Setting up housekeeping in the wilds of wherever, Rita goes about being the perfect wife (although it’s separate beds, of course), keeping house, making herself useful in the clinic in defiance of Chris’s orders, winning the affection and admiration of Professor Farenheim, and suffering the heat, the primitive conditions, and the threat of disease uncomplainingly. The long-awaited boat, bearing the critical letter from Dr Claybourne Sr announcing Tom’s divorce, does finally arrive. Finding herself free, Rita turns joyously to Chris in expectation of marriage plans, but Chris tells her coldly that he has no intention of marrying her, and never did: everything he did was to gain Tom’s release, and his only plan is to put Rita on the next boat back to the States.
Fate, however, has other ideas.
In a general sense, His Brother’s Wife sits beside the later medical dramas Green Light and Yellow Jack. Like the former, it is concerned, overtly at least, with identifying the means of transmission of spotted fever; while like the latter, the search for answers finally leads to the grim necessity of human experimentation. In terms of both content and attitude, however, His Brother’s Wife is only a pale shadow of its companion pieces. There is no sense here that anyone involved in this production had the slightest real interest in spotted fever and its elucidation, or regarded the jungle research facility as anything besides an exotic backdrop for the romantic travails of its central characters.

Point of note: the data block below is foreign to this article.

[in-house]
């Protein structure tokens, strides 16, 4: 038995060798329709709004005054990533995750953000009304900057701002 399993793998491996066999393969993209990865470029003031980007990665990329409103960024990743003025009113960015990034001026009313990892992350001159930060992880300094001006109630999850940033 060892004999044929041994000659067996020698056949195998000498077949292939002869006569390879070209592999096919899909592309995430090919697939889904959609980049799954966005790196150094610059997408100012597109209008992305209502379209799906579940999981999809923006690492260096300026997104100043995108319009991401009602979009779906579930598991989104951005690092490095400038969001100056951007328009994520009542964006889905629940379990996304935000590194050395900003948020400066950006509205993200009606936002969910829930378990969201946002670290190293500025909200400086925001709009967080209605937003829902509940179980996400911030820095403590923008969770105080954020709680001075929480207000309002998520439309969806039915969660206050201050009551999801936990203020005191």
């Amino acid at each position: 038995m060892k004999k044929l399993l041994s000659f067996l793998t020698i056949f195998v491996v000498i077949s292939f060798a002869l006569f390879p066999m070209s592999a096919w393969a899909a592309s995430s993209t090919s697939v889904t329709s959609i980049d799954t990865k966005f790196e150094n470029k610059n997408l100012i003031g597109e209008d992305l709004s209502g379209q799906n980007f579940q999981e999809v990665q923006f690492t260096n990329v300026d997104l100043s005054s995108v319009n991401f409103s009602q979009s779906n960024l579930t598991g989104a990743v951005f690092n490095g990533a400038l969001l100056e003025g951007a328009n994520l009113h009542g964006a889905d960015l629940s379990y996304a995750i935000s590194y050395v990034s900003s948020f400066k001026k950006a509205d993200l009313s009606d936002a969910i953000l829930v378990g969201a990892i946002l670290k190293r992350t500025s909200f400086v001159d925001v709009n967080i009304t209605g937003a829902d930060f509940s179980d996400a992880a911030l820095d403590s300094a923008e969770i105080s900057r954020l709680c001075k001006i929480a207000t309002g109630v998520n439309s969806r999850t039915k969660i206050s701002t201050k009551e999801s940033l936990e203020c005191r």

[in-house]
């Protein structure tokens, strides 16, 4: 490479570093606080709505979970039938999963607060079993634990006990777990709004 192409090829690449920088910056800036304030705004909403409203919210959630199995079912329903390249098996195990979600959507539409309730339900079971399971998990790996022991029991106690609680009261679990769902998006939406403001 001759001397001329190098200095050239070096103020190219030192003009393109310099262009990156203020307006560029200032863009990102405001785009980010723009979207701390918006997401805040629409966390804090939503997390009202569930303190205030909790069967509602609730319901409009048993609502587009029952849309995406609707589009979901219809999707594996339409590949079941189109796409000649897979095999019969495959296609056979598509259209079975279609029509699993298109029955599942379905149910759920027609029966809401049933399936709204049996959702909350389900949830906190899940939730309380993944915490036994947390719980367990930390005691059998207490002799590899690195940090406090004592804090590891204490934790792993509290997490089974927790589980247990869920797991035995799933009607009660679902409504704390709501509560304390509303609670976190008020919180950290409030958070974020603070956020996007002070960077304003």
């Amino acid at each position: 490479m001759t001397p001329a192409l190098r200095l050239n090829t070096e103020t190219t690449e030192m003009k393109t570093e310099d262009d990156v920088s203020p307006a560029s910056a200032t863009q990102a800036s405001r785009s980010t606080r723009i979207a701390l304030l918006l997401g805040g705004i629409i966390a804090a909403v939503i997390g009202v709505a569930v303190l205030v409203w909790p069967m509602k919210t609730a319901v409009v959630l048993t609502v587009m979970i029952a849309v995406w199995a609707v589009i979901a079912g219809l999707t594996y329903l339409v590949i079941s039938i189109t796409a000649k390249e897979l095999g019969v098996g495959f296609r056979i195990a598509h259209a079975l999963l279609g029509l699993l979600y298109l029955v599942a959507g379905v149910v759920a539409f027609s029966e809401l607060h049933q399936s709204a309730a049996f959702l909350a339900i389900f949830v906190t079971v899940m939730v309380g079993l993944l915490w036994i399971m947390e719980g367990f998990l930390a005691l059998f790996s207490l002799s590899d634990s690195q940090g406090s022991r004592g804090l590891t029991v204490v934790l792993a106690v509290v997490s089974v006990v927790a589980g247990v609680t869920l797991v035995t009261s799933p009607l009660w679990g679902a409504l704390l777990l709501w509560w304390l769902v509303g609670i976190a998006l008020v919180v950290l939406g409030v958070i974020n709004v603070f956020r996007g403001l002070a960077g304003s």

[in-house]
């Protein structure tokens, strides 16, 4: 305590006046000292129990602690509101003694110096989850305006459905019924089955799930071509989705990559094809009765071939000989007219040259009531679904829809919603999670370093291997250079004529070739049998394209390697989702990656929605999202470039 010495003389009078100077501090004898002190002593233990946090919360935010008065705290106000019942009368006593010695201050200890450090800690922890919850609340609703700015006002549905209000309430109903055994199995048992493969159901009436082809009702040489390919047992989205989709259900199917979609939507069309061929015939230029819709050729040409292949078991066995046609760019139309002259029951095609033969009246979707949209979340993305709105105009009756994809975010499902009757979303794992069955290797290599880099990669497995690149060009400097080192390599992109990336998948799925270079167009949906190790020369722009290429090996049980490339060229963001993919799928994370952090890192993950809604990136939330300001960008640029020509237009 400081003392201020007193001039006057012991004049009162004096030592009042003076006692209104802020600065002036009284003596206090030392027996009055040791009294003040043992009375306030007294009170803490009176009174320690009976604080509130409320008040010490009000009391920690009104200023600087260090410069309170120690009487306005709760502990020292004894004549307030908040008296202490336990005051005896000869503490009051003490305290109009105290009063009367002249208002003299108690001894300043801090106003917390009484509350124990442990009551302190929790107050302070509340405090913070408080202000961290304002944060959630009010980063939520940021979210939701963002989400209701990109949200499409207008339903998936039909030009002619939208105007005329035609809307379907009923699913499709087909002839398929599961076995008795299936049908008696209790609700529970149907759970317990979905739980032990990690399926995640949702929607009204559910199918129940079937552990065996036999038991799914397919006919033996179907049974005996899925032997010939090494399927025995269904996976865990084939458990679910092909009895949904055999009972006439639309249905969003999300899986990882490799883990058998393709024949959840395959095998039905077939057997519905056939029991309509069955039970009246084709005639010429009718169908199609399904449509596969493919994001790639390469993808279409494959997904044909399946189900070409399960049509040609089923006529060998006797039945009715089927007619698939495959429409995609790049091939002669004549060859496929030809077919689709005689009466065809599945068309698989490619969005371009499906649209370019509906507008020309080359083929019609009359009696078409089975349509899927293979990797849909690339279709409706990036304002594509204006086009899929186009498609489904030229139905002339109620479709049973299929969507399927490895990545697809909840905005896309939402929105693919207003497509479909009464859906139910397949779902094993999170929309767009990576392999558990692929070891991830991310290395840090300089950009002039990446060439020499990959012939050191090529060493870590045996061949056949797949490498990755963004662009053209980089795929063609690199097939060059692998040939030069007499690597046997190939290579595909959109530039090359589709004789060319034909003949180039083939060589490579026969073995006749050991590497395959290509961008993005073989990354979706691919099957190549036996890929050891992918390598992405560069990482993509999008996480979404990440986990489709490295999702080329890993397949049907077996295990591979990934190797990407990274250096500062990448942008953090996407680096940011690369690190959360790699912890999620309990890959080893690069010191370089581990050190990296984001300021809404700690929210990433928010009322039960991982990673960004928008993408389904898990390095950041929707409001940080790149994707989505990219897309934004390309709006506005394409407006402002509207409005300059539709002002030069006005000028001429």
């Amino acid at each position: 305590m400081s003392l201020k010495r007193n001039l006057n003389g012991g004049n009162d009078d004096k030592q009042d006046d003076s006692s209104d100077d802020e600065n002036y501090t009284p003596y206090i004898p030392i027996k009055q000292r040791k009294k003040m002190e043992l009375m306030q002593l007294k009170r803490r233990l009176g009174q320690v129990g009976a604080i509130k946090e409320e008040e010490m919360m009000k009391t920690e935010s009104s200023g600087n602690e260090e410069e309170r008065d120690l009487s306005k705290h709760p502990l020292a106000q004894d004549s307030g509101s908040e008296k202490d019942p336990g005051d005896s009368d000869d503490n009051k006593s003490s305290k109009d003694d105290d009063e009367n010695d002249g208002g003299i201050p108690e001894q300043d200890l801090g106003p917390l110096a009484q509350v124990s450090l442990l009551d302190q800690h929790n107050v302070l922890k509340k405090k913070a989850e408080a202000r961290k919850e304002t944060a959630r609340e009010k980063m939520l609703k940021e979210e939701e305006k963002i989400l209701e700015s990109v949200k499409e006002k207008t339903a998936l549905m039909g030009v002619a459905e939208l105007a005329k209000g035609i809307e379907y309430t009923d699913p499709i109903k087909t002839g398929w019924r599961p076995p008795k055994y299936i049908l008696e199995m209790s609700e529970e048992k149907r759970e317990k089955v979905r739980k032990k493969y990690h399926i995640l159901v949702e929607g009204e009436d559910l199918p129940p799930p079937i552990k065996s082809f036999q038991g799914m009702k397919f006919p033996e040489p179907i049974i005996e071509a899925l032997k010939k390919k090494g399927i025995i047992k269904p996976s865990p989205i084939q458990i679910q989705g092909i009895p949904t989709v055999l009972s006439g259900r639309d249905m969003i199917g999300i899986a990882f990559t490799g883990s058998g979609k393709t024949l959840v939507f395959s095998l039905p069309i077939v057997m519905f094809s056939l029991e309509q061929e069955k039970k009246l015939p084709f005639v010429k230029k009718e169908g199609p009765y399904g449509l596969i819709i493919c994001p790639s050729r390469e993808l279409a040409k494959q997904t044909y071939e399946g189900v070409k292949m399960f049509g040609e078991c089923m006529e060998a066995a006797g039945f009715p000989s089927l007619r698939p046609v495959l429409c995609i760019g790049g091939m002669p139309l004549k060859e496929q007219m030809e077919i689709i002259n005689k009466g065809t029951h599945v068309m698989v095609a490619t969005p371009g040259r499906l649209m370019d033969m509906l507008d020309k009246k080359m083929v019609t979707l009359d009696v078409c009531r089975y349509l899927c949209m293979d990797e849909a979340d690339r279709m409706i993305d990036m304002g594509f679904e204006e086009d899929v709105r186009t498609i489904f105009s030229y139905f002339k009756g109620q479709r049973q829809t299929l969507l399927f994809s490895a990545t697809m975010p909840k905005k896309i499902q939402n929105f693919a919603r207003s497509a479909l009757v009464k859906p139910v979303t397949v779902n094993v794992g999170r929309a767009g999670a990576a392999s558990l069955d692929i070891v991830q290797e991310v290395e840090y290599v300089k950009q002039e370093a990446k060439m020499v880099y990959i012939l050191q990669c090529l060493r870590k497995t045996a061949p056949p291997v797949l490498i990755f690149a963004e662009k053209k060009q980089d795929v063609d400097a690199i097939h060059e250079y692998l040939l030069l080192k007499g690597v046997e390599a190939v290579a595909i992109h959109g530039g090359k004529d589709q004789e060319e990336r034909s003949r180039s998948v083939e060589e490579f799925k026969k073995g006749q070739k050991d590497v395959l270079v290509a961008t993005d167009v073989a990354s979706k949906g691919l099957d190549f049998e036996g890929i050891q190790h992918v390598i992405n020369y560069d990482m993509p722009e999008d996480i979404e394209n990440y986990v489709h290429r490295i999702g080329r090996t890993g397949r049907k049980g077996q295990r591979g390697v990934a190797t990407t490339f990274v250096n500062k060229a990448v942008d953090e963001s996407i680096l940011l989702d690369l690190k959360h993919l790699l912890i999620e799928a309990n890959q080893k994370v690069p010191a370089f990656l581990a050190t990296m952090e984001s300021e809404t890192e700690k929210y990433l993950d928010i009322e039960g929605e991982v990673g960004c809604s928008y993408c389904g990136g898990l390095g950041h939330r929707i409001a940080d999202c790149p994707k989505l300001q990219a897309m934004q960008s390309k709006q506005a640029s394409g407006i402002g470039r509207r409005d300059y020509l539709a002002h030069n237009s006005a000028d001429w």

The underlying disinterest is highlighted by the carelessness with which this aspect of the film is presented. In its opening sequence, we watch as specimens of the tick suspected of transmitting spotted fever are collected for shipment to New York. The jars are labelled Dermacentores venusti, which I take to be a variant (or a misspelling) of Dermacentor venustus, later re-named Dermacentor andersoni. The problem with this is that while the tick collection is accompanied by footage of “natives” in an identified region of the tropics, D. andersoni, known more familiarly as the Rocky Mountain wood tick, is found only throughout the western regions of the United States and Canada. It is, as its name suggests, the main vector of Rocky Mountain spotted fever. This disease does also occur in the eastern US and Mexico, through Central America and down into Brazil and Columbia, but these areas D. andersoni is not the means of transmission. His Brother’s Wife never does get around to telling us where the scientists are supposed to be conducting their research (although at various points it describes the region oh-so-charmingly as a “rotten fungus swamp” and as having “fallen off the back of a garbage truck”), but wherever it is, it cannot be D. andersoni at the root of their problems. It is very evident here that to the writers of this film, spotted fever was spotted fever, and a tick, just a tick. After all, what kind of strange person would worry about a detail like that, when they could be worrying about whether Robert Taylor and Barbara Stanwyck would ever get together?